Law changes history. There are plenty examples of that: The Magna Carta, the Napoleonic Code, the United States Constitution.
So do criminal trials. In 1985, Fritjof Haft, criminal law professor at the University of Tübingen in Germany, published a list of the greatest criminal trials of all history. He didn’t focus on pivotal trials that changed the law, but on the ones that shaped history and culture.
Here are five of them. (Because I focus on historical crime, I haven’t included the 20th century.) Which one do you think swung the rudder of history the farthest? I’ll ask you to vote at the end.
Five greatest criminal trials
Trial of Socrates
The right to criticize authority
What Socrates taught his students in Athens didn’t please its public figures. He criticized the Athenian democracy. The philosopher “stung” the city, wrote Plato, creating the popular image of Socrates as a gadfly stinging the lethargic horse of government.
In 399 BC, the poet Meletus accused the 70-year-old of failing to recognize the Gods and corrupting the youth of Athens. Socrates was tried by a jury of 501 and almost acquitted. Once acquitted, he refused to beg the court for mercy. The jury voted to execute him.
Although Socrates had a chance to flee and save his life, he refused on the grounds that such an action would violate his own philosophy of obedience to the law. He complied with his sentence by drinking a cup of hemlock. That deliberate choice may have been the gadfly’s last sting in the rump of authority. But it was a lasting one, one that catapulted it to one of the world’s greatest criminal trials. History has forgotten neither this trial nor its philosophical underpinnings.
Trial of Jesus Christ
Quid est veritas? Birth of a world religion
Following his arrest in the Garden of Gethsemane, Christ’s accusers hauled him before Annas, who conducted a preliminary hearing and transferred him to the Jewish court. There Caiaphas, the high priest, formulated three charges: (1) desecration of the temple, (2) Roman tax evasion, and (3) claiming to be the Messiah. This procedure took place at night, but because Jewish procedural law prohibited nighttime trials, members of the court met again in the morning, this time with a full plenary session of 71 judges.
The Jewish court had no authority under Roman rule to impose the death penalty, so it transferred Christ to Pontius Pilate to be tried under Roman law. The tax evasion charges were dropped. Pilate asked Christ if he claimed to be king. “You are right in saying I am a king,” replied Jesus. “In fact, for this reason I was born, and for this I came into the world, to testify to the truth.”*
Pilate’s answer is now the most famous question in the Latin language: “Quid est veritas?”
He sentenced Christ under the Roman code Lex Julia for lèse-majesty. The prescribed penalty was death. Christ’s followers saw a sacrifice in this execution that became the cornerstone of a world religion.
Mass prejudice based on repressed sexuality
Superstitions about the demonic world received academic support between the 13th and 16th centuries. Scholars developed a new criminal concept – witchcraft, based on a pact with the devil – subject to death by fire. Although witchcraft appeared in ancient Graeco-Roman, Judeo-Christian, Norse, and Celtic mythology, the medieval church feminized it. Witches became predominantly female.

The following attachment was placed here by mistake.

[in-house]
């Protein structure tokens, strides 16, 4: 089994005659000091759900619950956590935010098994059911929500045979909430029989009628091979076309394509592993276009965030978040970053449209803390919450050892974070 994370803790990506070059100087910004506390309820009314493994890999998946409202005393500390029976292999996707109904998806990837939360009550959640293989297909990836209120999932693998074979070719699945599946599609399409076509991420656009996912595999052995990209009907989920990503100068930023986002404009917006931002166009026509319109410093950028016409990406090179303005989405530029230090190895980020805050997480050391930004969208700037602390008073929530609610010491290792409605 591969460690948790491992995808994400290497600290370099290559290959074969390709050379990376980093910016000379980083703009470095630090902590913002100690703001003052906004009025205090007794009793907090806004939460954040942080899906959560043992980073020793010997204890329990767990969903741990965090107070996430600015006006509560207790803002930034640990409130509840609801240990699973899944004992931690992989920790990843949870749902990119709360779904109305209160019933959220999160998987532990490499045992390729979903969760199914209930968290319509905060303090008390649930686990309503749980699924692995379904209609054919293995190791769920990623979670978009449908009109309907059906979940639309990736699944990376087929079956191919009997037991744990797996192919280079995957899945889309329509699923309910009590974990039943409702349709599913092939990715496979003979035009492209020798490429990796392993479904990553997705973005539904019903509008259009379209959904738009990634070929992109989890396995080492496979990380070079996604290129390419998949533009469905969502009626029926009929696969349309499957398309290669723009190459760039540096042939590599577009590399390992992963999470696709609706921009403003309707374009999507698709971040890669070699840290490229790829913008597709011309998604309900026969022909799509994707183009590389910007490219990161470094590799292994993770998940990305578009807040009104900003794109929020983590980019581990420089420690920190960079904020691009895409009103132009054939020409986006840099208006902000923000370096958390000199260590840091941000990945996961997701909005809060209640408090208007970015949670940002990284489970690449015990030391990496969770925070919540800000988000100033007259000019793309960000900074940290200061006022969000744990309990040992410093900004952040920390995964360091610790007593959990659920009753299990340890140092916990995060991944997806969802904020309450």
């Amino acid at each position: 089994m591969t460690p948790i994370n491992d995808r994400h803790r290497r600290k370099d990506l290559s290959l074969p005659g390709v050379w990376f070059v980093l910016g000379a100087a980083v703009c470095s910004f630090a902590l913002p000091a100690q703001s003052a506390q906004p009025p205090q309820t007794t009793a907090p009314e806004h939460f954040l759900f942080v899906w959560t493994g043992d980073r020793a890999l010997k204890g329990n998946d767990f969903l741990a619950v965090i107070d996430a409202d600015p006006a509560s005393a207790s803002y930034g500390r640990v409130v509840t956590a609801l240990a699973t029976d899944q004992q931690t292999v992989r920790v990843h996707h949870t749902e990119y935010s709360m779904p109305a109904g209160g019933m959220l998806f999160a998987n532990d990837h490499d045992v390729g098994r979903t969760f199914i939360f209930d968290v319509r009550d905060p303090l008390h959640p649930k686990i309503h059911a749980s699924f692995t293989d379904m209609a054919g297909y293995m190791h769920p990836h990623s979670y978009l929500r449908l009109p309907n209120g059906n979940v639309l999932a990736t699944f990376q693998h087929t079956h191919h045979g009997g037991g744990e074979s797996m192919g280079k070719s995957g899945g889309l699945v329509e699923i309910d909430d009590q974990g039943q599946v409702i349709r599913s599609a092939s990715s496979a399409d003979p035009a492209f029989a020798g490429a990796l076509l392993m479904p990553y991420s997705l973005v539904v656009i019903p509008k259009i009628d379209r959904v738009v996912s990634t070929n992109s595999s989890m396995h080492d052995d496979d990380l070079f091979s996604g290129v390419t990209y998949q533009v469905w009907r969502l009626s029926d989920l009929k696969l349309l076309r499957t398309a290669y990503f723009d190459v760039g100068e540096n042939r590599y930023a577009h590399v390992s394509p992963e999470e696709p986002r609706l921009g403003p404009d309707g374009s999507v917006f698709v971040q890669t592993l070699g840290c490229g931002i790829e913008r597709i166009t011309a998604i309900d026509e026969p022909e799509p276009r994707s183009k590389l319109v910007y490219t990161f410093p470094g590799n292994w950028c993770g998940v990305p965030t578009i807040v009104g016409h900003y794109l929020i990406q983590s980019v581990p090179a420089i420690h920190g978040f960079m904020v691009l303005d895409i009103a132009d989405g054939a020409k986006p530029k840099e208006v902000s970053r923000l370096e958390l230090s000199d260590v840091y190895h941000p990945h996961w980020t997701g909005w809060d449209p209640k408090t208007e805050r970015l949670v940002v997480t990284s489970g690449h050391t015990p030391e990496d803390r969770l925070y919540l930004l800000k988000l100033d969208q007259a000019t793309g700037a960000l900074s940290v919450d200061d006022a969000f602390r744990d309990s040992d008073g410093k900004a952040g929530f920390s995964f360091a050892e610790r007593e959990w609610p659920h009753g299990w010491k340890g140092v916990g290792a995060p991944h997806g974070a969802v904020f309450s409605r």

By the 15th century, systematic prosecution of women began. Two Dominican scholars wrote the Malleus Maleficarium (Witch’s Hammer), the legal handbook for witch prosecutions. They analyzed such questions as: Can a witch amputate a man’s member through magic? Can demons who take human form sleep with each other and reproduce? Can witches use love potions? The questions reveal a deep-seated fear of women and of the reproductive process. In fact, beauty made a woman suspect.
The Jesuit scholar Friedrich von Spee became the most outspoken critic of witch trials. One of his encounters with an accused witch revealed another reason for the trials. A woman visited him in Wurzburg and explained how her marriage was going downhill. For seven years she and her husband had been happily married, but now he was cold-hearted. He had found another woman. Three days later, the woman was delivered to the court and charged with witchcraft. Her husband testified against her. The judge said he had to believe the husband. On the day of her execution, the woman told Spee she would have to burn in the fire just so her husband could marry another woman.
The witch trials were sometimes a substitute for divorce.
As a whole, the witch prosecutions found a place among the world’s greatest criminal trials. By the 18th century, public opinion changed and the mass hysteria waned. The last witch trial in Germany was in 1793.
Trial of the Miller Arnold and the Edict of Frederick the Great
All men are equal before the law
This case is an unusual mix of criminal and civil law. A Prussian peasant named Christian Arnold ran a mill on a stream and had to pay rent to his landlord, Count Schmettau. But when a neighbor upstream, Baron von Gersdorff, dammed the stream to create a fishpond in 1770, Arnold lost his source of livelihood. Count Schmettau sued him for rent and won. Unable to pay the damages without a working mill, Arnold appealed, but lost. The landlord ordered sale of the mill in 1778 to pay Arnold’s back rent, and Baron von Gersdorff ended up buying it. Arnold’s wife Rosine was imprisoned during the foreclosure proceedings for contempt of court. Now having lost their mill, Arnolds appealed to King Frederick in 1779.